An initial version of the map to be released soonCambridge Carbon Map

The ‘Cambridge Carbon Map’, a joint initiative led by University and town climate action groups, has launched with the aim to produce a public map of carbon emissions in Cambridge.

The interactive map will be available on mobile devices, allowing users to see and compare carbon emissions from institutions and companies in the city, in order to push organisations towards a zero carbon future.

The project is a collaboration between groups including Cambridgeshire Climate Emergency, Cambridge Climate Lecture Series and Big Cambridge Climate Conversation (BC4), a new group of Cambridge residents, students and academics who were inspired by a similar “situation map” created by Cambridgeshire Climate Emergency.

BC4 aims to bridge the gap between the town and the University in climate action, starting by measuring carbon emissions of all colleges and University departments.

Other groups collaborating on the Cambridge Carbon Map include the Trinity College Ethical and Green Affairs Society (TEGA), the Cambridge Group for Ethics in Engineering and Computer Science (GEECS) and the Leys School.

The groups making the map are encouraging businesses, colleges, University departments, schools and council offices to include their carbon emissions in the map.


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Stefan Haselwimmer, spokesperson for Cambridgeshire Climate Emergency, told Varsity that the availability of the map depends on “how cooperative Cambridge colleges are” in providing relevant information, which he said “could take months and months”.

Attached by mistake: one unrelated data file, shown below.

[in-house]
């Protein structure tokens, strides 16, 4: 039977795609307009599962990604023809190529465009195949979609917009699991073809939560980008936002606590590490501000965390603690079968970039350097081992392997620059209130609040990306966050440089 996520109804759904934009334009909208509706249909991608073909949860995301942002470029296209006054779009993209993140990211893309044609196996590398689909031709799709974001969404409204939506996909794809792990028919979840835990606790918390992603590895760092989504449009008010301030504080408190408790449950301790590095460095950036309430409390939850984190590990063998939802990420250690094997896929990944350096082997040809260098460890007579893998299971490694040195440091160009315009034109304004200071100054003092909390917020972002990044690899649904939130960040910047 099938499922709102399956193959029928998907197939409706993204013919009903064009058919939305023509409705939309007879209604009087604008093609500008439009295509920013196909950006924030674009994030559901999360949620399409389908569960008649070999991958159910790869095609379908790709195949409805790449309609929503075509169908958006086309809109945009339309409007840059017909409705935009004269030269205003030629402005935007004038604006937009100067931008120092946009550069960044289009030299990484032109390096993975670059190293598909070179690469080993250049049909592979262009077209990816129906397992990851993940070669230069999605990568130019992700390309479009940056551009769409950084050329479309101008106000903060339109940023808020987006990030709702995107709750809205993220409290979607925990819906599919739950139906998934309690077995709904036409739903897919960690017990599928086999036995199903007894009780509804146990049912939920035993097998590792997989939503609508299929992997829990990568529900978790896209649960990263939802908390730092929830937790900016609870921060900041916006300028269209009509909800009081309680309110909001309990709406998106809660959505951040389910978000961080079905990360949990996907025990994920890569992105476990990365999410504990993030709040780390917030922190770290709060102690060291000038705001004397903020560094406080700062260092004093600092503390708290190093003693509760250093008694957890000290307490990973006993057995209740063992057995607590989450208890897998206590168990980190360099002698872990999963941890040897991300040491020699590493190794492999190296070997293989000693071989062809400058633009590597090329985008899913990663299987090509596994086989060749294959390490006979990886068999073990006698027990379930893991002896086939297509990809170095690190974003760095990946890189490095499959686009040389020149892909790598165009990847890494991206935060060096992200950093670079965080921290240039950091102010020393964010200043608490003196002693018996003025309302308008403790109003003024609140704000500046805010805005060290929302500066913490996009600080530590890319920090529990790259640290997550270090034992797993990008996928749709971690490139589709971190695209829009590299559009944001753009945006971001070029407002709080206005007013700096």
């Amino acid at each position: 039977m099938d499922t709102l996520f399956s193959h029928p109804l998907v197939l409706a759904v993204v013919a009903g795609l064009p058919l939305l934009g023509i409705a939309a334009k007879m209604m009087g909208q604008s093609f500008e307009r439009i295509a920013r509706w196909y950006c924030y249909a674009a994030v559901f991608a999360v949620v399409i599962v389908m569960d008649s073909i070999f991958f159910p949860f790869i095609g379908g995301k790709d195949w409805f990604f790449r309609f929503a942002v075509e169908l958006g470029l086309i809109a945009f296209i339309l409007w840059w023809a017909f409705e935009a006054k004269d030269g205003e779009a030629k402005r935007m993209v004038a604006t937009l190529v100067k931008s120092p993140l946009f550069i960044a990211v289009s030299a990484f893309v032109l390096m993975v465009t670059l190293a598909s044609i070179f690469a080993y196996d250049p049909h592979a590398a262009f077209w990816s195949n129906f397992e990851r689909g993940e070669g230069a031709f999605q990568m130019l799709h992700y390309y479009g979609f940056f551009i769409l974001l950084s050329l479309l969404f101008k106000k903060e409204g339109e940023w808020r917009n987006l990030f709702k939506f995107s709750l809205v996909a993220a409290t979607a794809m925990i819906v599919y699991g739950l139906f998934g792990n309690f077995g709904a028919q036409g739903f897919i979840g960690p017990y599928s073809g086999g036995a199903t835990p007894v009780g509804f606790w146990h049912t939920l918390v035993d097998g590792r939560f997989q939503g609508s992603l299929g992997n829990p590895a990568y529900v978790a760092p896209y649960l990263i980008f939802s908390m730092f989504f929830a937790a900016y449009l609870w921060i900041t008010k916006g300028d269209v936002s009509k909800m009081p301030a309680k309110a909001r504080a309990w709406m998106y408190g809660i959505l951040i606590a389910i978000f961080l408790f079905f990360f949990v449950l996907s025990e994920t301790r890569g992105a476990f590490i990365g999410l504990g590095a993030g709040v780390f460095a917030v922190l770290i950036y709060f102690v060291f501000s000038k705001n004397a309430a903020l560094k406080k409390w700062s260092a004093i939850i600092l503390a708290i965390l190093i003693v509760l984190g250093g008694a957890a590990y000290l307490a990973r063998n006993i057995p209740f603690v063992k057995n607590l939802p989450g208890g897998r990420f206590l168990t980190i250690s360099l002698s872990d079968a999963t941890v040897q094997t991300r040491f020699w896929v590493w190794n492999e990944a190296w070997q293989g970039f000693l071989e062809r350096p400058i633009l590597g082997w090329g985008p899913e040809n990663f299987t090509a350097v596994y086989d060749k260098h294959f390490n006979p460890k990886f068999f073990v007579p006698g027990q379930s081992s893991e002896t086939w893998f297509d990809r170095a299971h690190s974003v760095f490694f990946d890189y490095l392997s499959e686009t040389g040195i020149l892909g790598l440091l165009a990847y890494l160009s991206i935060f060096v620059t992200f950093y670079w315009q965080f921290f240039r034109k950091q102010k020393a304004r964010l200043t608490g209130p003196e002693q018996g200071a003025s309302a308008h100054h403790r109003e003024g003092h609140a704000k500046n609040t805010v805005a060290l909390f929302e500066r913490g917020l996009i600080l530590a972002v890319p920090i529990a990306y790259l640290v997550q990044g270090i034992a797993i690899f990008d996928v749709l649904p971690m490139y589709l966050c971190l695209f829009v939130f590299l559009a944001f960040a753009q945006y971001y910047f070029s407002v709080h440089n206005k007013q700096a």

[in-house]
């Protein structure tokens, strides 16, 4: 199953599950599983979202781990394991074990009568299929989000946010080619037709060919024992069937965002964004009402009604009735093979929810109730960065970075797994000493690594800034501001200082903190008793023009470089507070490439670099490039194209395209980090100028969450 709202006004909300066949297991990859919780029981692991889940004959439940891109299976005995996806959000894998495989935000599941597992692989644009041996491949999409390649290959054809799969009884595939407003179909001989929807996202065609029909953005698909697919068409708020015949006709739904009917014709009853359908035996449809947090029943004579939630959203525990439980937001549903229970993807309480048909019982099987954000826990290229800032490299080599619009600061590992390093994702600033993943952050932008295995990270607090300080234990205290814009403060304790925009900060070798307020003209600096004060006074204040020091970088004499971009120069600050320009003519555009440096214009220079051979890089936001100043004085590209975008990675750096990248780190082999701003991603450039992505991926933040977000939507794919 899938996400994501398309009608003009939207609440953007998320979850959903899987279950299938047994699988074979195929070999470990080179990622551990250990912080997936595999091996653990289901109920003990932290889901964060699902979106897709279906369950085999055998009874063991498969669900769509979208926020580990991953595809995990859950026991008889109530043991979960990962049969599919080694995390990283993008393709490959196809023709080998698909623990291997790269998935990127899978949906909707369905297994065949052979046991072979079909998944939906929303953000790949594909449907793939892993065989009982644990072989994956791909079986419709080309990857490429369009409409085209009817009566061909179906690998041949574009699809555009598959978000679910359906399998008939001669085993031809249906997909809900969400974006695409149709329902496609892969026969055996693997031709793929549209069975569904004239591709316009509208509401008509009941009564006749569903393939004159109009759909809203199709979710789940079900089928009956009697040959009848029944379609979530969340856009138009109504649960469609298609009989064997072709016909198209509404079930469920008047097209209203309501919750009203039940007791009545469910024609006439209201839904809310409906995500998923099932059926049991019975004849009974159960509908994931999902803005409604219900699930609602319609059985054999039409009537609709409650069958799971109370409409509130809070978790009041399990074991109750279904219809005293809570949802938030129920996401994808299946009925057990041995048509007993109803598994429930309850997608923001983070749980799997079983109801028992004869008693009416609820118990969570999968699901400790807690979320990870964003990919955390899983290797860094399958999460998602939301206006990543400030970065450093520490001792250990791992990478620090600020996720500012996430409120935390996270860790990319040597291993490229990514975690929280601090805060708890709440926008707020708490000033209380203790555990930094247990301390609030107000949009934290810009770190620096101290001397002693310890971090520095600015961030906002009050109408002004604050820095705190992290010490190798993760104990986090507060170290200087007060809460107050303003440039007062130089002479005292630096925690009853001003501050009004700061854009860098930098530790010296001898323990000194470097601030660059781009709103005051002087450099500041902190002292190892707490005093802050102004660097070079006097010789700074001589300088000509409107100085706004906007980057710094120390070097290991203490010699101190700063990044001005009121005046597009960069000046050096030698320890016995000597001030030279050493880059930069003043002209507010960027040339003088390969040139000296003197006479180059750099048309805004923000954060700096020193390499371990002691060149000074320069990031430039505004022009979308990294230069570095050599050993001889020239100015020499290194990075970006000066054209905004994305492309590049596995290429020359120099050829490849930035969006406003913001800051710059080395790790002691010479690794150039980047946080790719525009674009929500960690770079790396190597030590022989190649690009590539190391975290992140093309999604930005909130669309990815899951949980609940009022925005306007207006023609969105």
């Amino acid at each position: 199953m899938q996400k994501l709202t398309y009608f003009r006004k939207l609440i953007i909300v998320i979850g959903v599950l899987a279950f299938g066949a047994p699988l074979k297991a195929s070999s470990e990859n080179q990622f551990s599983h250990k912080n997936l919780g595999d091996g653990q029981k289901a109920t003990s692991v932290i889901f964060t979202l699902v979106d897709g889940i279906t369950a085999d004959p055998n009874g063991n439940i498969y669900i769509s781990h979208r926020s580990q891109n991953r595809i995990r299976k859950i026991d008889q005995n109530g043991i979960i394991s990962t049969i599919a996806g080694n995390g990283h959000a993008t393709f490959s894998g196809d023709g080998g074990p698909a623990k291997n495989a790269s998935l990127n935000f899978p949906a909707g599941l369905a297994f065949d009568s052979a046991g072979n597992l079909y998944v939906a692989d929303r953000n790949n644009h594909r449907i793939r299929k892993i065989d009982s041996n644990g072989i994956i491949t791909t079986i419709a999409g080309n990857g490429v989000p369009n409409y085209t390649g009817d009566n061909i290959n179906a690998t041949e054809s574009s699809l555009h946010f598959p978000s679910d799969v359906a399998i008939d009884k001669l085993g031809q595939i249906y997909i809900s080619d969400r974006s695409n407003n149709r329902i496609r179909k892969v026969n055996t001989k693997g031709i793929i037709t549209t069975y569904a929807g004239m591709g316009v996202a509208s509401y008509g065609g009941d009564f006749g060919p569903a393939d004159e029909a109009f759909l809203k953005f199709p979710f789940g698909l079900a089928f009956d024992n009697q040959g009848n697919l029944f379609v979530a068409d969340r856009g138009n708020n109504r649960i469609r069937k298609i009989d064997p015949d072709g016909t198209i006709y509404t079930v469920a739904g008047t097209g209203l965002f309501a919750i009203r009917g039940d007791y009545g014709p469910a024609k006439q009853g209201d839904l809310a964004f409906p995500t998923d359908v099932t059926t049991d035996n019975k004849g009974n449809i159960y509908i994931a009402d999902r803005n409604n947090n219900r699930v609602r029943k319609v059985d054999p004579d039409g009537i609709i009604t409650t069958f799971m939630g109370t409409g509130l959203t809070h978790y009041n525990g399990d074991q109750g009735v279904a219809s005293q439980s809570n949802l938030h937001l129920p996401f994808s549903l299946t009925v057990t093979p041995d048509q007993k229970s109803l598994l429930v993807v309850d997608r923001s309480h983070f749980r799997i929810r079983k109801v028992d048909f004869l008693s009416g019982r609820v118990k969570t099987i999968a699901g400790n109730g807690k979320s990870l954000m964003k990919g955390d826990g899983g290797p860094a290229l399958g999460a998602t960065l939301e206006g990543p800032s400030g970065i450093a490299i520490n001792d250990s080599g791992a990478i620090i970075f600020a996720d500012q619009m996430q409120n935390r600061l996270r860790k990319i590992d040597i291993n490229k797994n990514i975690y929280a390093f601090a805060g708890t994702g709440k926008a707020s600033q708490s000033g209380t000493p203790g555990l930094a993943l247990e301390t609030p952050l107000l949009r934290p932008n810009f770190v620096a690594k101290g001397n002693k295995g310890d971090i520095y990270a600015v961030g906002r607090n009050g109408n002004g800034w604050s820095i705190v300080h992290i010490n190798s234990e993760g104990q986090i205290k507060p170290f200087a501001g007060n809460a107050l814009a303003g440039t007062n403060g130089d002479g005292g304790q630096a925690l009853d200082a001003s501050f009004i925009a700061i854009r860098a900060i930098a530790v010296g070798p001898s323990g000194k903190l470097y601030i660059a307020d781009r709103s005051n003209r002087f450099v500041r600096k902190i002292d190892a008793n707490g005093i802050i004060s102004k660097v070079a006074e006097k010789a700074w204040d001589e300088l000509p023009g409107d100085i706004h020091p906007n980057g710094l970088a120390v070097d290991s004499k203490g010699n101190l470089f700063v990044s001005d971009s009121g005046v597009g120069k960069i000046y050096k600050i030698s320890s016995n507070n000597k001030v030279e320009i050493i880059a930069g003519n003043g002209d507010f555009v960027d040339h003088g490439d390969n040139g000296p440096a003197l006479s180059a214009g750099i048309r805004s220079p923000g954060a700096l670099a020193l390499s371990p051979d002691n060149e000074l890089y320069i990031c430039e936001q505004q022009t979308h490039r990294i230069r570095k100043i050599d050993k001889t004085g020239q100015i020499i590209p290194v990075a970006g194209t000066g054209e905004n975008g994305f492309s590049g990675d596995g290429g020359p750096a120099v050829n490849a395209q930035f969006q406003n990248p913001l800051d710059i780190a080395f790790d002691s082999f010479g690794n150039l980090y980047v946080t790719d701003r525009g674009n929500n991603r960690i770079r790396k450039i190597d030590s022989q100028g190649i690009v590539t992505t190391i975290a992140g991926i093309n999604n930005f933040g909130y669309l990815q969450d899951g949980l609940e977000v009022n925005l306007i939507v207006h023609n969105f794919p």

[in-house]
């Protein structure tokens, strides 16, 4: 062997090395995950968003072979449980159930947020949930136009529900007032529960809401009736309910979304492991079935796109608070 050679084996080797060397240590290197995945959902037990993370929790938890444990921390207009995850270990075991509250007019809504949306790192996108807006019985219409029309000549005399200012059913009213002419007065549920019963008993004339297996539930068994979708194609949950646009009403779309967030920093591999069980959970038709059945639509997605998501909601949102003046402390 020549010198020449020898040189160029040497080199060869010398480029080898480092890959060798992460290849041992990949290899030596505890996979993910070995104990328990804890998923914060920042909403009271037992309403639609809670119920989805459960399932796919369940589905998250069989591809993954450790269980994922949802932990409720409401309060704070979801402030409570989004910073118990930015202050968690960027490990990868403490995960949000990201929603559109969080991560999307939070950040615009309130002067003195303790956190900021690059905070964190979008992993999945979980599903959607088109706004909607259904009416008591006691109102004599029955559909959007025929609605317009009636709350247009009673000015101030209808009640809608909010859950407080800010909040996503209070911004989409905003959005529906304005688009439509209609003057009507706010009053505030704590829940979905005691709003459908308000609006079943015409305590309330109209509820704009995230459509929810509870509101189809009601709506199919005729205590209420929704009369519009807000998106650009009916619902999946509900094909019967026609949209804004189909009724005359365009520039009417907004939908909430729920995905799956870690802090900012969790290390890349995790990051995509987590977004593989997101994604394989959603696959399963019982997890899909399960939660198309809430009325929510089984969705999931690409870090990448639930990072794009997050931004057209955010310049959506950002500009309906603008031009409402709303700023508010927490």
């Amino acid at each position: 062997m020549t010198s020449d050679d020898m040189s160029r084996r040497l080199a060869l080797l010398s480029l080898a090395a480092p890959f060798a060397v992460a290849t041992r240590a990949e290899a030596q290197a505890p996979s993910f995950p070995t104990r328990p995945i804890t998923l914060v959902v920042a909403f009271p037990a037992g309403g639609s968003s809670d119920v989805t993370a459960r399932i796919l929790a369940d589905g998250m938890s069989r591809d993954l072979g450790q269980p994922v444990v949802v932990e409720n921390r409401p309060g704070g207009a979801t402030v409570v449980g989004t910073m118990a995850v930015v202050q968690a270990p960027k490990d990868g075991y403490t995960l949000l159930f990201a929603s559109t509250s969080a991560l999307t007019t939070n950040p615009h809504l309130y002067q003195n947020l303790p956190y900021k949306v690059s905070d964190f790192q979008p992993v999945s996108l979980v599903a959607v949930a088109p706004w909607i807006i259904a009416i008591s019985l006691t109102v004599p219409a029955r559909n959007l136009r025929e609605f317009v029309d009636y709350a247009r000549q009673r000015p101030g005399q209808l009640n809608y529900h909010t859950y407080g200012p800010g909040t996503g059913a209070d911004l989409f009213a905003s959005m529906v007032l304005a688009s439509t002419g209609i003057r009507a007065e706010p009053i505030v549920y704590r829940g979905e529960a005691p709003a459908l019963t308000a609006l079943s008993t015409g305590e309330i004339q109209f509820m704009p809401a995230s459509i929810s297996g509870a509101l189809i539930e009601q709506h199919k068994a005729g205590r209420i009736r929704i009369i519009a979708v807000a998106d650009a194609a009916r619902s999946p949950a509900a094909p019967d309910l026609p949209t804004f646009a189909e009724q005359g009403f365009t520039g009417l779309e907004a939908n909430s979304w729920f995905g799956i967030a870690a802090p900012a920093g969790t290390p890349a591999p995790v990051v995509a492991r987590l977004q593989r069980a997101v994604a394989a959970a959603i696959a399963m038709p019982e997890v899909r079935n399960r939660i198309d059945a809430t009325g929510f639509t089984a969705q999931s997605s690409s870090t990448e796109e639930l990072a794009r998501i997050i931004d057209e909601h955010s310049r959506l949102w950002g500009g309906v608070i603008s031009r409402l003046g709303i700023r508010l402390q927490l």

The University itself has not collaborated on the project.

“The Cambridge Carbon Map will be a useful tool to track local progress towards a fossil-free future, but in order to tackle the wider climate crisis we must examine its root causes,” said a spokesperson for activist group Cambridge Zero Carbon.

“The fossil fuel industry contributes overwhelmingly to climate breakdown, an enterprise which the University supports both directly and indirectly through its investments, research, professorships, recruitment events, and more”.

Despite initial support for the map, Zero Carbon emphasised “the climate crisis is a global issue and we have to fight on all fronts for climate justice: this means system change on a global scale”.

“Cambridge Zero Carbon Society continues to demand that the University cut all ties with the fossil fuel industry as a crucial step in the right direction towards achieving global climate justice,” they added.

Varsity has contacted the University for comment, but received no response.

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